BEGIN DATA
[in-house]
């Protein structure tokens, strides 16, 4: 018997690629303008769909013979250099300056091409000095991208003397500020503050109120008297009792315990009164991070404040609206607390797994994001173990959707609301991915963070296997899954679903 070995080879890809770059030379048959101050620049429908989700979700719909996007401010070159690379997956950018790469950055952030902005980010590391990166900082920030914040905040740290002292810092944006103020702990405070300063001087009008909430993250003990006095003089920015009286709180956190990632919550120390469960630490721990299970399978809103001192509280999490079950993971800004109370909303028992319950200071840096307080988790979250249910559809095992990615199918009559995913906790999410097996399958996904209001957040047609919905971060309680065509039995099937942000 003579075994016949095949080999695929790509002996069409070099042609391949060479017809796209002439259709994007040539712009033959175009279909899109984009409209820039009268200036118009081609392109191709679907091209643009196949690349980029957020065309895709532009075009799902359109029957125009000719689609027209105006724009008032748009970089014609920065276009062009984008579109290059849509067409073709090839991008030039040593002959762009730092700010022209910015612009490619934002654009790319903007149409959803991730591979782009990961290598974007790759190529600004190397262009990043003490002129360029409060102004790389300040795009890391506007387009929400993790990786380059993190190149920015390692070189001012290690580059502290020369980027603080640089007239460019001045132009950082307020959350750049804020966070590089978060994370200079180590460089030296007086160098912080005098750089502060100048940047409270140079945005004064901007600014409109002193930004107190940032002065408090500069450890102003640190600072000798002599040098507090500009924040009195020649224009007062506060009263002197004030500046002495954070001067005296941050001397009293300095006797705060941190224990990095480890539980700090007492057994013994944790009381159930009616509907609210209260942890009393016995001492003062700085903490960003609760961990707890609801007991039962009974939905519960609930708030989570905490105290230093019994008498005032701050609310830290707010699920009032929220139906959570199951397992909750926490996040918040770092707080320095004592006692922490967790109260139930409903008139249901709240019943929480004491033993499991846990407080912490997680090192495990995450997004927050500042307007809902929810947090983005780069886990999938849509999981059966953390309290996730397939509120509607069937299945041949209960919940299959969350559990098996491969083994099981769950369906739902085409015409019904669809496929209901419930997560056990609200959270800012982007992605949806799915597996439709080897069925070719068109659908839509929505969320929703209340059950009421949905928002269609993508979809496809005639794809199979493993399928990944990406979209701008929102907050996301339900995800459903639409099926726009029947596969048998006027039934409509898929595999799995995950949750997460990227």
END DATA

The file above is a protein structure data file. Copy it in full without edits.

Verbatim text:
[in-house]
């Protein structure tokens, strides 16, 4: 018997690629303008769909013979250099300056091409000095991208003397500020503050109120008297009792315990009164991070404040609206607390797994994001173990959707609301991915963070296997899954679903 070995080879890809770059030379048959101050620049429908989700979700719909996007401010070159690379997956950018790469950055952030902005980010590391990166900082920030914040905040740290002292810092944006103020702990405070300063001087009008909430993250003990006095003089920015009286709180956190990632919550120390469960630490721990299970399978809103001192509280999490079950993971800004109370909303028992319950200071840096307080988790979250249910559809095992990615199918009559995913906790999410097996399958996904209001957040047609919905971060309680065509039995099937942000 003579075994016949095949080999695929790509002996069409070099042609391949060479017809796209002439259709994007040539712009033959175009279909899109984009409209820039009268200036118009081609392109191709679907091209643009196949690349980029957020065309895709532009075009799902359109029957125009000719689609027209105006724009008032748009970089014609920065276009062009984008579109290059849509067409073709090839991008030039040593002959762009730092700010022209910015612009490619934002654009790319903007149409959803991730591979782009990961290598974007790759190529600004190397262009990043003490002129360029409060102004790389300040795009890391506007387009929400993790990786380059993190190149920015390692070189001012290690580059502290020369980027603080640089007239460019001045132009950082307020959350750049804020966070590089978060994370200079180590460089030296007086160098912080005098750089502060100048940047409270140079945005004064901007600014409109002193930004107190940032002065408090500069450890102003640190600072000798002599040098507090500009924040009195020649224009007062506060009263002197004030500046002495954070001067005296941050001397009293300095006797705060941190224990990095480890539980700090007492057994013994944790009381159930009616509907609210209260942890009393016995001492003062700085903490960003609760961990707890609801007991039962009974939905519960609930708030989570905490105290230093019994008498005032701050609310830290707010699920009032929220139906959570199951397992909750926490996040918040770092707080320095004592006692922490967790109260139930409903008139249901709240019943929480004491033993499991846990407080912490997680090192495990995450997004927050500042307007809902929810947090983005780069886990999938849509999981059966953390309290996730397939509120509607069937299945041949209960919940299959969350559990098996491969083994099981769950369906739902085409015409019904669809496929209901419930997560056990609200959270800012982007992605949806799915597996439709080897069925070719068109659908839509929505969320929703209340059950009421949905928002269609993508979809496809005639794809199979493993399928990944990406979209701008929102907050996301339900995800459903639409099926726009029947596969048998006027039934409509898929595999799995995950949750997460990227």